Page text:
Tokyo – I have a lot of family in Japan, but most pivotally, I spent my last year of high school there. My Buddhist priest homestay host father was a jazz head through and through and we’d go out most nights to check out some incredible live music – often touring international artists, sometimes local artists – which was hugely inspirational to me. I got to see the working musician lifestyle first hand and fell in love with it. I went back to NZ after that year and fairly promptly dropped out of law school in favor of the minstrel life!
West London – In the mid to late 90s I drew a lot of inspiration from the UK’s jungle movement especially. 4Hero’s “Loveless” was a seminal piece of music for me – I’d never heard anything quite like it – and I was regularly consuming the latest jungle and drum’n’bass 12s that would land at the local record store in Auckland. By the time I got to London in 1998 that movement was at its peak and what became the West London broken beat was forming. That whole community blew my mind. They were taking the entire history of everything I loved – soul, jazz, funk, house, jungle, breaks, afro carribean and afrobeat, and creating a new form from all those influences. I quickly became a core member of the movement collaborating with artists who I consider to be some of the most creative anywhere – IG Culture, Restless Soul, Dego, Bugz in the Attic – it was an amazing time. I evolved as a musician and producer there, and really developed my live show concepts touring Europe almost every week.
Los Angeles – I’d visited LA a few times touring before relocating there and was hearing a lot of great music coming from there too – early Sa-Ra demos, J*Davey, Blu and the whole Sound in Color camp – it was like a version of the West London scene but half a world away. When the opportunity came to move there it felt like the right thing to do. A decade in London was plenty for me and it was the right time to start a whole new chapter. LA has been most pivotal for me in that it reconnected me with my jazz roots. I hadn’t played the acoustic piano or a jazz gig in over a decade having been so deeply in the beat scene in the UK. In LA I was able to find my love for the piano again and bring everything together, full circle so to speak. Now the music is riding this line right in between jazz and beats, live musicians and sampling/live programming – really fusing the worlds that I grew up on.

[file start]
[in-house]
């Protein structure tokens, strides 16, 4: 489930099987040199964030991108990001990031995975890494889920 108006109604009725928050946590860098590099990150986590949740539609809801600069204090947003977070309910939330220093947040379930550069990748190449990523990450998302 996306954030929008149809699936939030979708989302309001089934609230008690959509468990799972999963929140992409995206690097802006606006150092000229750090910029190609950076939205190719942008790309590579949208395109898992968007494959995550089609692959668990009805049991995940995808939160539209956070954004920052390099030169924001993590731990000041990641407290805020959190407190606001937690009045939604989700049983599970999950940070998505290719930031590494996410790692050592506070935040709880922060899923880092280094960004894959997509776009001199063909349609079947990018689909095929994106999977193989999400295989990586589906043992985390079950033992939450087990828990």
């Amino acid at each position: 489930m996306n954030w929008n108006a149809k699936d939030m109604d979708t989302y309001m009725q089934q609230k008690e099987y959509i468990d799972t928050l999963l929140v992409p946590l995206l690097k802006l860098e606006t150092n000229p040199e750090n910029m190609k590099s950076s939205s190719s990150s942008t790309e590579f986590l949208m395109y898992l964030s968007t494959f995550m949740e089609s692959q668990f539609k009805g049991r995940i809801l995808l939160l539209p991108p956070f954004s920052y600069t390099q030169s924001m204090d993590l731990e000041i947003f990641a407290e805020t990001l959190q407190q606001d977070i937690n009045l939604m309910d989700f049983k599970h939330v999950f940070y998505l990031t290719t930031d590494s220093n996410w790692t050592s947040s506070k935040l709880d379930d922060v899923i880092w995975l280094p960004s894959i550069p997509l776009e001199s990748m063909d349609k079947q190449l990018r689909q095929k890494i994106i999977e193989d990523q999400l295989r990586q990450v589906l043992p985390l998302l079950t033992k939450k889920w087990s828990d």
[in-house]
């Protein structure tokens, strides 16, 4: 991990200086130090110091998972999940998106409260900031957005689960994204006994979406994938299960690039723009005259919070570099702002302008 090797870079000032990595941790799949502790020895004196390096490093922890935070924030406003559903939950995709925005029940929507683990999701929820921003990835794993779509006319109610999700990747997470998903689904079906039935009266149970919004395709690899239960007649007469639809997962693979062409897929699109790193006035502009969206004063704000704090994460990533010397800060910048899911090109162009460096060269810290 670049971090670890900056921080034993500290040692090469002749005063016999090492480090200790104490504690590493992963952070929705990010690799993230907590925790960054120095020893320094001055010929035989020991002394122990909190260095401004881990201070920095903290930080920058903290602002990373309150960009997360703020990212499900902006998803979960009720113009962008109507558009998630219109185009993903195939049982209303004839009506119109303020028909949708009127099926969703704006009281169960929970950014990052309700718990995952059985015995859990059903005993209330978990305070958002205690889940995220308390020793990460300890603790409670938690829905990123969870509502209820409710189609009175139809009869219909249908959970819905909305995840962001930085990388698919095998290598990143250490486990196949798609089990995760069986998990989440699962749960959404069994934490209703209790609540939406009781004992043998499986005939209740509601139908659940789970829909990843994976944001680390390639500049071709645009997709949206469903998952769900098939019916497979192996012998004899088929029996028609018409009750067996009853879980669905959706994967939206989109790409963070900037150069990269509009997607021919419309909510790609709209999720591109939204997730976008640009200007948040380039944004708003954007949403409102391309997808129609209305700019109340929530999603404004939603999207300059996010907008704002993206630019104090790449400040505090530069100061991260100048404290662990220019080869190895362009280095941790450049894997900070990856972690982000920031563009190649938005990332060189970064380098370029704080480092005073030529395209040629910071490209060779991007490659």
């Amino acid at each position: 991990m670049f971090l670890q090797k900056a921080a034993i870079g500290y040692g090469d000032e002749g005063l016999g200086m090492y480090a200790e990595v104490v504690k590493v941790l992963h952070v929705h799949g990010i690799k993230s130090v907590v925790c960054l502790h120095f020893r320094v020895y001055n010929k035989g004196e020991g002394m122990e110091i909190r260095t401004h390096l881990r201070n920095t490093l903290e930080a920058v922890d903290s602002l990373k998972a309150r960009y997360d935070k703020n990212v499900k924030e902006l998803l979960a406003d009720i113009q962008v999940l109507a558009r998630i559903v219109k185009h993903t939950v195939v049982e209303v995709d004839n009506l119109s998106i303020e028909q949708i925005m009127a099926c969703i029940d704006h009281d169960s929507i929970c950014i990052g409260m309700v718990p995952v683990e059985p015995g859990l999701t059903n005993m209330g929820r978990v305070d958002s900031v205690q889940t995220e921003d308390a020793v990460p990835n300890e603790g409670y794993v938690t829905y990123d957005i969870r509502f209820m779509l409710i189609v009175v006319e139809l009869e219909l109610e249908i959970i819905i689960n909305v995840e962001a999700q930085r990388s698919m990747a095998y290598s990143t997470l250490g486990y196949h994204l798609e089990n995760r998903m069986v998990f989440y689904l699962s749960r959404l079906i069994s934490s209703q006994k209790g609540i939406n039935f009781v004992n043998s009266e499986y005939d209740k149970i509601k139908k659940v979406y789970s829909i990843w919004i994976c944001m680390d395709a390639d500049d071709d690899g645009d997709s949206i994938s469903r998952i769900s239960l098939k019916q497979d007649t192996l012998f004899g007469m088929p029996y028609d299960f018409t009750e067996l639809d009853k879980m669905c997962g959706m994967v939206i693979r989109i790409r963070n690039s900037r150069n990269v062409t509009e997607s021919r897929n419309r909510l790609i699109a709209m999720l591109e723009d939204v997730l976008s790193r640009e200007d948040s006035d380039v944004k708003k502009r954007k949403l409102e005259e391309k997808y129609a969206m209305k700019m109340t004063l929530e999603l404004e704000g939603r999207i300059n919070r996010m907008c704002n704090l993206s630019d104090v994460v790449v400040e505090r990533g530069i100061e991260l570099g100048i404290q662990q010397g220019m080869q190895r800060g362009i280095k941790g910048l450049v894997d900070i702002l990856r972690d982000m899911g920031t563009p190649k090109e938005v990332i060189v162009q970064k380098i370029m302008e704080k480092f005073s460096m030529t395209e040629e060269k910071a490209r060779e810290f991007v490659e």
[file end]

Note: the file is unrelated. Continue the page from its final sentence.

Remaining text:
In 2003 you said you had a ‘Jazz Epiphany with a drum machine in Budapest’. Describe this story and what you learned from this epiphany?
Up until that moment I would always pre-program my beats for live shows. The MPC3000 was the heart of my rig and I’d change patterns or say, mute the kick, live, but for the most part it was pre-programmed and I’d be playing keys live over the top. This one time in Hungary, we performed the whole set – including the encore – in the main set. I’d planned on there not being an encore. When the time came though, the crowd insisted on more, the promoter insisted on more, and I felt like I didn’t really have much choice in the matter. I remember walking back on stage and looking at the MPC thinking, “dammit. I guess I’m going to have to program a beat live right now!”. I was nervous for sure. Something I’d never done before and had no idea how it would turn out. I hit record on the MPC and started banging out beats. It was a complete epiphany. The whole spirit of improvisation and spontaneity that I had grown up with in a jazz context now became apparent to me in a whole different setting. From that day on, every gig was programmed on the fly from scratch. Often with no preconceived notions. It was never like performing a routine – it was about using the drum machine as a creative instrument and improvising grooves and ideas that could be sequenced on the fly live on stage.